Any Short Comments?: I haven't actually heard this, so erase that rating, but that is one of the most vitriolic and one of the funniest reviews you've ever done. Just how falling-down drunk were you when you wrote it? It's genius.
I Got Dem Ol'
Kozmic Blues Again Mama - Columbia 1969.
I'm supposed to bash the shit outta this shit because the fucking Kozmic Blues Band was so loud and ponderous that it did what two years in the psychedelic scrapheap of Big Brother was unable to do - squash Janis under its weight. And let's face it, Janis does sound different fronting a big, frothy semi-funky lite soul orchestra than a messy rock band. She tries to pass herself off as a gin-soaked sequined blues mama ala Aretha Franklin on a bender, and attempts to control her holler and pay more attention to her vocal timbre, and you know? I think she's mostly successful. I like Janis doing good ol' soul singing, because I like Janis, I like soul, put the two together and you've got something I can definitely sped thirty-five minutes on between forcing myself to listen to the newest Sonic Youth album all the way through and finding out what the hell Die Krupps sound like. Now, you do have to realize that while Janis's approach has been professionalized, her essence still seems to be in force. Hell, it's not as if she's crooning 'Three Coins in the Fountain' here...these are primarily raw blues and soul songs that this girl was made to sing, and I for one am good and grateful no one's trying to make her sing psychedelic horse manure like 'Light Is Faster Than Sound' anymore.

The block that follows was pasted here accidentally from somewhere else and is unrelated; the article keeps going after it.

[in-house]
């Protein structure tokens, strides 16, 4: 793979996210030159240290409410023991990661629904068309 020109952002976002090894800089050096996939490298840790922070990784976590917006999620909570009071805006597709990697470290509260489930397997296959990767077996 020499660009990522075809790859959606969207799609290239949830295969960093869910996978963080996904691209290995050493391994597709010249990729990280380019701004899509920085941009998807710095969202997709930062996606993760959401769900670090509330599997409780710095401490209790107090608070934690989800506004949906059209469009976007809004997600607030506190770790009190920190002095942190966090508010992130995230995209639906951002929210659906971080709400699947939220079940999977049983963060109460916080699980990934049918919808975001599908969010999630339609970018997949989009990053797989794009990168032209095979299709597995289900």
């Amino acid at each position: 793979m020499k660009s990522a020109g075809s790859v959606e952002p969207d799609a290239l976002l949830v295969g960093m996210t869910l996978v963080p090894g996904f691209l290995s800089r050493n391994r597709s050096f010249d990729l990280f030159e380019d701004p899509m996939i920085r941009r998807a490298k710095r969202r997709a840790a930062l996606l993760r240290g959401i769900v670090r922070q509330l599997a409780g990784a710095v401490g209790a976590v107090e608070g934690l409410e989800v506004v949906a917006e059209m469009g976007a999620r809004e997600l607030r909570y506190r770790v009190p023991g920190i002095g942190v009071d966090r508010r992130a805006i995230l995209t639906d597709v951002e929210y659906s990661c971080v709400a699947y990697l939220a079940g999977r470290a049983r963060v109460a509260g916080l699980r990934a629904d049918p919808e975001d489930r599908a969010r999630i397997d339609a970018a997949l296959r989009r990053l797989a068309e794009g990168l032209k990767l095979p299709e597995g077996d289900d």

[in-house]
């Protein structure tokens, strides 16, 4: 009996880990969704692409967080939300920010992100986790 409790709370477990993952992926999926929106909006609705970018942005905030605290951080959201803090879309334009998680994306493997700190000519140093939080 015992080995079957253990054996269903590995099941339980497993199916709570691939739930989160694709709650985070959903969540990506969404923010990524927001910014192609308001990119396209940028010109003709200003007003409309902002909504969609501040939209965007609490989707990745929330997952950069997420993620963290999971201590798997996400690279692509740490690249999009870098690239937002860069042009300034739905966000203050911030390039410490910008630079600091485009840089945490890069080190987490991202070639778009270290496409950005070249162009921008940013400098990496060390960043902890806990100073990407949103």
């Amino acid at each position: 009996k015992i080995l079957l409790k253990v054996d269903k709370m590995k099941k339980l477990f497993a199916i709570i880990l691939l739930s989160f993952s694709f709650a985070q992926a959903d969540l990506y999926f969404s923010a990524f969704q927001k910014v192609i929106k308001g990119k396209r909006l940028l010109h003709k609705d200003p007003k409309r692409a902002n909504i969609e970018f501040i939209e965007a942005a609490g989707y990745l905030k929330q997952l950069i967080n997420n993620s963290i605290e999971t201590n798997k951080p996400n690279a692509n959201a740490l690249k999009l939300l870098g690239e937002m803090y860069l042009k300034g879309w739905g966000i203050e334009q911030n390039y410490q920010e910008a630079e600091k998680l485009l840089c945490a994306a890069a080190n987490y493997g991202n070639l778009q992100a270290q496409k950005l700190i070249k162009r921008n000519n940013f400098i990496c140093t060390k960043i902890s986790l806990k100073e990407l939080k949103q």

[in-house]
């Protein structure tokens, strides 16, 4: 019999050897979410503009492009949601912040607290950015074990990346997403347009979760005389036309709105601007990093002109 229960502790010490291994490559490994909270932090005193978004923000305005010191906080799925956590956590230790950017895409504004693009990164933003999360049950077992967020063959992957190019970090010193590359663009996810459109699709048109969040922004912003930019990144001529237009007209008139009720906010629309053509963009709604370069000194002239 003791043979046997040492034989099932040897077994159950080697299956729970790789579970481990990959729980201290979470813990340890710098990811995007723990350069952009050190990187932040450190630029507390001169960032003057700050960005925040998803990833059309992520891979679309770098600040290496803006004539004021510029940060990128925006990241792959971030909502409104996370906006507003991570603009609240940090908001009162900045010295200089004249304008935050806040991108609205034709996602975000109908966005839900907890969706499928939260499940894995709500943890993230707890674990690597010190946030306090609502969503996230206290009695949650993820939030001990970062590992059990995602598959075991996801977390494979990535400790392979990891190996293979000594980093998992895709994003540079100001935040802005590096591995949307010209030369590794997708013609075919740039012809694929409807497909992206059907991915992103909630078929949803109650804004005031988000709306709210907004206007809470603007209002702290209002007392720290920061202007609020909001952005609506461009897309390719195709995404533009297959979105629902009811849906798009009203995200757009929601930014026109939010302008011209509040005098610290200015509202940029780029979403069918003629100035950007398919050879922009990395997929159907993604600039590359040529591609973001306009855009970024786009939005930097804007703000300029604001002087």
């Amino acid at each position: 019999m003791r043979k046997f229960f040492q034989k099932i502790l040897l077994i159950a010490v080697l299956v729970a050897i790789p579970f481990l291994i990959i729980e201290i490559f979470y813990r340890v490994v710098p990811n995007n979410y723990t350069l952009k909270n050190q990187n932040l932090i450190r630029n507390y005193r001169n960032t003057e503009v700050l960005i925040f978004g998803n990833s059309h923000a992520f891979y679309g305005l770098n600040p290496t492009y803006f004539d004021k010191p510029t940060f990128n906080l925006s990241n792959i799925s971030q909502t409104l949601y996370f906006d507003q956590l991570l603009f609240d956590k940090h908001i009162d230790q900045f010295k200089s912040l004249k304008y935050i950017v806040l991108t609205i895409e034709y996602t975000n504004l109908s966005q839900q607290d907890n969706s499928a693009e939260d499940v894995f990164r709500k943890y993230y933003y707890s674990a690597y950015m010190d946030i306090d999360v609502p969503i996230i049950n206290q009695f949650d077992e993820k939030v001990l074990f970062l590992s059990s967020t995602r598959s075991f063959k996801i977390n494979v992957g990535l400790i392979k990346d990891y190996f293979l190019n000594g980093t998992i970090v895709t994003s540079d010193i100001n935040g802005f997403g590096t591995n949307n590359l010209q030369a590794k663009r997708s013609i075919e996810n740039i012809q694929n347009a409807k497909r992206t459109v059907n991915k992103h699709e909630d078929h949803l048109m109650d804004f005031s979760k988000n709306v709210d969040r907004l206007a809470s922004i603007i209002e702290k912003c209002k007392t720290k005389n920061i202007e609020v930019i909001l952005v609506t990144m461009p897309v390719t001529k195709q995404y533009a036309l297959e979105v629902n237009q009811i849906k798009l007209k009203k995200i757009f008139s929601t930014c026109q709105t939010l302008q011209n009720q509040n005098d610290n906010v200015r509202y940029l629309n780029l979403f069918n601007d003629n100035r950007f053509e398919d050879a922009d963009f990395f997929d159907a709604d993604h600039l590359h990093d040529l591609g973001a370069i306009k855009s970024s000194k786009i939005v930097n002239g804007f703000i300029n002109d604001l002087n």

Nah. Janis falls victim to a humongous beast of uninspired musicality, the Kozmic Blues Band, a white-boy record-label's idea of a funk band, boasting near infinite membership if a listen to I Got Dem Ol' should be taken as any guide. There's trumpets. Saxes. Organs. Percussion. Guitars. And when I use the plural, I mean plural. Goddamn armies of the sonsabitches. This band is so overblown they make soul house bands like Motown's and Stax/Volt's sound like the Ramones. It's obvious they based this band on the recently successful Blood, Sweat, and Tears considering all the horns and whatnot, but BST didn't get this soft around the middle until at least 1970. This band is simply not imaginative enough to be anything other than ornate coffeeshop wallpaper, a group of faceless random dudes (oh, and Sam Andrew, BBHC guitarist, but you'll never know it's really him) who sit up when told to make a soul noise here, but couldn't properly spell 'improv' if you spotted him the 'j' and the 'm'.